By Sean Emery
A childhood sexual abuse case involving a priest who was one of Orange County’s most notorious predators is expected to be among the first of a massive wave of lawsuits filed against Roman Catholic dioceses statewide that are on track to go to trial next year.
More than fifteen years after a string of dioceses — include Orange County and Los Angeles — agreed to pay hundreds of millions related to hundreds of claims of sexual abuse by the clergy, an even larger wave of litigation is on the horizon due to a state law that temporarily lifted the statute of limitations for such cases, opening a three-year window to allow now-adult survivors to file lawsuits related to decades-old abuse.
Roughly 2,000 Southern California childhood sexual assault cases allegedly involving the Catholic church were filed in Southern California during the three-year window, including roughly 250 against the Orange County Diocese, according to attorney Morgan Stewart, whose high-profile Orange County-based firm — Manly, Stewart & Finaldi — is among those representing the numerous plaintiffs.
The lawsuits tied to Orange and Los Angeles counties have been consolidated and assigned to a Los Angeles judge. One of the lawsuits brought by Stewart and his firm is the first to be allowed by the judge to move forward for trial in Los Angeles, the attorney said, setting the stage for an expected trial early next year.
The case involves Father Eleuterio Ramos, who before his death admitted to sexually assaulting more than two dozen boys during a decades-long career that included stops in multiple parishes across Orange County, as well as Father Siegfried Widera, who at the time of his death was one of the most wanted sex crime fugitives in North America.
The plaintiff in the lawsuit said he was molested by Ramos beginning at the age of 5 when he was a minor parishioner at Immaculate Heart of Mary Church in Santa Ana around 1979 or 1980, and later sexually abused by Widera around 1984 and 1985 when he was about 10-years-old.
“It is possibly the worst case (the diocese) probably could have gotten out the door,” Stewart said of Ramos. “He had no discretion. He didn’t stop himself. Nobody stopped him.”
Stewart says he now also has new evidence bolstering the long-held contention by victims’ attorneys that church leaders at the time actively knew about the sexual abuse of minors and covered it up.
In a sworn statement filed with the court, a now-retired alcohol counselor who worked at a treatment center for clergy members in Massachusetts in the 1970s and 1980s recalled the center admitting Father Ramos for treatment after Diocese of Orange leaders referred him for treatment related to alcoholism and “sexual impulses related to sexual abuse of minors.” Diocese leaders overruled the counselor’s recommendation that Ramos not be placed back into the ministry, the former counselor said in her statement.
“I learned it was common practice at that time for the Bishops who referred us priests who abused minors to move those priests into other parishes or churches upon their return,” the counselor said in her statement. “This is what occurred with Father Ramos, despite my concerns that I communicated about his potential to re-offend.”
Stewart alleged that the sole concern for church leaders at the time was “to hide these guys and send them out of the jurisdiction of law enforcement.”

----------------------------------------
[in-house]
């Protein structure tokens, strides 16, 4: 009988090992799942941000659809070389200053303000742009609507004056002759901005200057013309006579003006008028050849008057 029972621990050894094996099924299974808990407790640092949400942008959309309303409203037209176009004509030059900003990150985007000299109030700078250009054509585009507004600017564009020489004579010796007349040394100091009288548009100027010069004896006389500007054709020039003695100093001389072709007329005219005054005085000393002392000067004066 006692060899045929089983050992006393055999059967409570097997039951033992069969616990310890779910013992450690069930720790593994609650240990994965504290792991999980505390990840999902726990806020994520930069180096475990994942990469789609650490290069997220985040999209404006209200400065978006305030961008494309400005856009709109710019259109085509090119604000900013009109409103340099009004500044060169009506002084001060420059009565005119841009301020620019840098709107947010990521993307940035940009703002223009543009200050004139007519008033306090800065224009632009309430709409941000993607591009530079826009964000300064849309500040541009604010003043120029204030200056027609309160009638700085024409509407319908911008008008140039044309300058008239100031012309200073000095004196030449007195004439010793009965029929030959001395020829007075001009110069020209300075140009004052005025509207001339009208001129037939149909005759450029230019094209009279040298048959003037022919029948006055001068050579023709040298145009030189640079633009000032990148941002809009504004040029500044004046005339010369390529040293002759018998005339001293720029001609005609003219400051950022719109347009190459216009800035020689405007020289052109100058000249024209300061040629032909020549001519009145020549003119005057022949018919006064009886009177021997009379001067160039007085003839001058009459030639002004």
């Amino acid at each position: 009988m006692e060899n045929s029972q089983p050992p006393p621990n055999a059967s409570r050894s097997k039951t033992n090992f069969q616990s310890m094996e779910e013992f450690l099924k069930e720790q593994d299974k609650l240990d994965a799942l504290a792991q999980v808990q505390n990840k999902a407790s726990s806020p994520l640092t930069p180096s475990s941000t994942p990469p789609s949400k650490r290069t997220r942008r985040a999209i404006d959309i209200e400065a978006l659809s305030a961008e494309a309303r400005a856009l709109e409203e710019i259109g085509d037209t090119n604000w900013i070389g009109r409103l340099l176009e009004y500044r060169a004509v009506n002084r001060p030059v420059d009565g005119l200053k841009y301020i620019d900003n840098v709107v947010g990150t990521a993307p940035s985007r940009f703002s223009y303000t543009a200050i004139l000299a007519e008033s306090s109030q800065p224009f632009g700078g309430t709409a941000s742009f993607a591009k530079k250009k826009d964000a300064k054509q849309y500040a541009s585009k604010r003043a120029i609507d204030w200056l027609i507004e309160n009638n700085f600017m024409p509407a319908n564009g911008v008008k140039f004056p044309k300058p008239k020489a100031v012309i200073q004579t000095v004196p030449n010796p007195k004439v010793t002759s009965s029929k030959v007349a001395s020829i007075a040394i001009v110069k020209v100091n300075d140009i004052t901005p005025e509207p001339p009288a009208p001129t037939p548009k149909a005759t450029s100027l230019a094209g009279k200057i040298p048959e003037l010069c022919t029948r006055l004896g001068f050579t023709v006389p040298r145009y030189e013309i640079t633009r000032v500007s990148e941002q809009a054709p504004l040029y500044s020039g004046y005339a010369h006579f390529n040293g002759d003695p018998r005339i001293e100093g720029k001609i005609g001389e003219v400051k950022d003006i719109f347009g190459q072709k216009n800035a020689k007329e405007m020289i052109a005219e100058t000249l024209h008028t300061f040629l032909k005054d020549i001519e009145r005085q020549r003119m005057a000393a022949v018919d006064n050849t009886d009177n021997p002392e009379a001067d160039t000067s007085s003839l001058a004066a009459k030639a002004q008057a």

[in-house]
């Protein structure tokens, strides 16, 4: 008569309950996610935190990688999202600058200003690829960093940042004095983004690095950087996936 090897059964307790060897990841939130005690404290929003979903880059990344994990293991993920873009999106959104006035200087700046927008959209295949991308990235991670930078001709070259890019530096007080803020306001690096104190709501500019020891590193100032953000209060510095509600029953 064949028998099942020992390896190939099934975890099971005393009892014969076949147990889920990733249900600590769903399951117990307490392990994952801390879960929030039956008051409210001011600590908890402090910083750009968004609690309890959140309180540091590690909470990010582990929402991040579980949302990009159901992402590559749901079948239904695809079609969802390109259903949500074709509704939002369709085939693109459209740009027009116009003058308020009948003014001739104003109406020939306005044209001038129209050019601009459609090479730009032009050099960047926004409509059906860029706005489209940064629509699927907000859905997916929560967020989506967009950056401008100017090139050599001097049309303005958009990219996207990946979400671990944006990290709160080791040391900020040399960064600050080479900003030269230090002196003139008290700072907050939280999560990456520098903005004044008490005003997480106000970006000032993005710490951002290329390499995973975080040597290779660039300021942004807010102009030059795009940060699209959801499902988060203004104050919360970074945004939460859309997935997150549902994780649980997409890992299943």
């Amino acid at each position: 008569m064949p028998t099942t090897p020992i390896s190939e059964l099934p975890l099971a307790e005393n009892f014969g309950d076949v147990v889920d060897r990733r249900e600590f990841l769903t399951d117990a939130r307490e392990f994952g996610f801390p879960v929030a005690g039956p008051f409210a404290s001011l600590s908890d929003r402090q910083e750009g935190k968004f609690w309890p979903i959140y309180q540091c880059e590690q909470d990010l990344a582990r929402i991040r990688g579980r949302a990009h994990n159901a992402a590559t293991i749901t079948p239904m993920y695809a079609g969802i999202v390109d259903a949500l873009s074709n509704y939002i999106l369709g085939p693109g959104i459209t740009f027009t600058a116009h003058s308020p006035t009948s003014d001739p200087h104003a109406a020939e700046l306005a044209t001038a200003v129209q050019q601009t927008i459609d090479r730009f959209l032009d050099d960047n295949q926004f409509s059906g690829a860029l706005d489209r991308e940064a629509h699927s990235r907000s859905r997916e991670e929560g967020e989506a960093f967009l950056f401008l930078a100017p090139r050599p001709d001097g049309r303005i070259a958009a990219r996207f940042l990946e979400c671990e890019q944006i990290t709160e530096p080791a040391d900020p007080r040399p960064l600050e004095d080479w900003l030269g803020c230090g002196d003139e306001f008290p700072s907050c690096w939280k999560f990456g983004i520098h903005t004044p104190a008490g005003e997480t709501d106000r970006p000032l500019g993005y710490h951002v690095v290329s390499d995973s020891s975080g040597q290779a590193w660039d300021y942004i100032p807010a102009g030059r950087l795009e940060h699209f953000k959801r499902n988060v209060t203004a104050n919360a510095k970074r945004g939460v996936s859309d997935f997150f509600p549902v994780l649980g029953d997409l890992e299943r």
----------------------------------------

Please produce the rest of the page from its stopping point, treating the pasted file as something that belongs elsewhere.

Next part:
“Where is the concern for the kids?” Stewart said. “That is going to inflame a jury beyond belief.”
Jarryd Gonzales, a spokesman for the Diocese of Orange, said the organization “remains steadfast in its commitment to eradicating the abuse of children and vulnerable adults and to providing a voice and support to those who have suffered.” He noted that clergy, employees and volunteers are now required to undergo fingerprinting, background checks and “recurring safe environment training.”
He added, “The Diocese of Orange deeply regrets any past incidences of sexual abuse. Those words are backed up by actions: the Diocese has undertaken extensive and diligent efforts for more than 20 years to safeguard children and vulnerable adults and prevent future abuse.”
In response to the allegations raised in the lawsuit, Gonzales said the church as a general rule doesn’t comment on pending litigation, but noted that discovery — the exchanging of information between the attorneys about the witnesses and evidence expected to be presented at trial — in the case is in the “very early stages.”
“The Diocese intends to let the facts uncovered in discovery guide its response to this lawsuit,” Gonzales said. “And as to an alleged cover-up: the plaintiff’s allegations — which date to 1979 — were never brought to the attention of the Diocese (or law enforcement) prior to the filing of the lawsuit in 2020.”
The previous wave of childhood sexual abuse lawsuits ended with settlements prior to jury trials, including a then-record $100 million settlement by the Diocese of Orange covering 90 cases in 2004 followed by the Los Angeles Archdiocese settling 508 cases for $660 million in 2007. In Orange County, the settlement came with apologies to the victims by church leaders.
The new wave of lawsuits has already led several dioceses in California to either file for bankruptcy or contemplate doing so, including the Diocese of Santa Rosa, the Diocese of Oakland and the San Francisco Archdiocese. The Archdiocese of Los Angeles and the Diocese of Orange have not indicated any plans to pursue bankruptcy.
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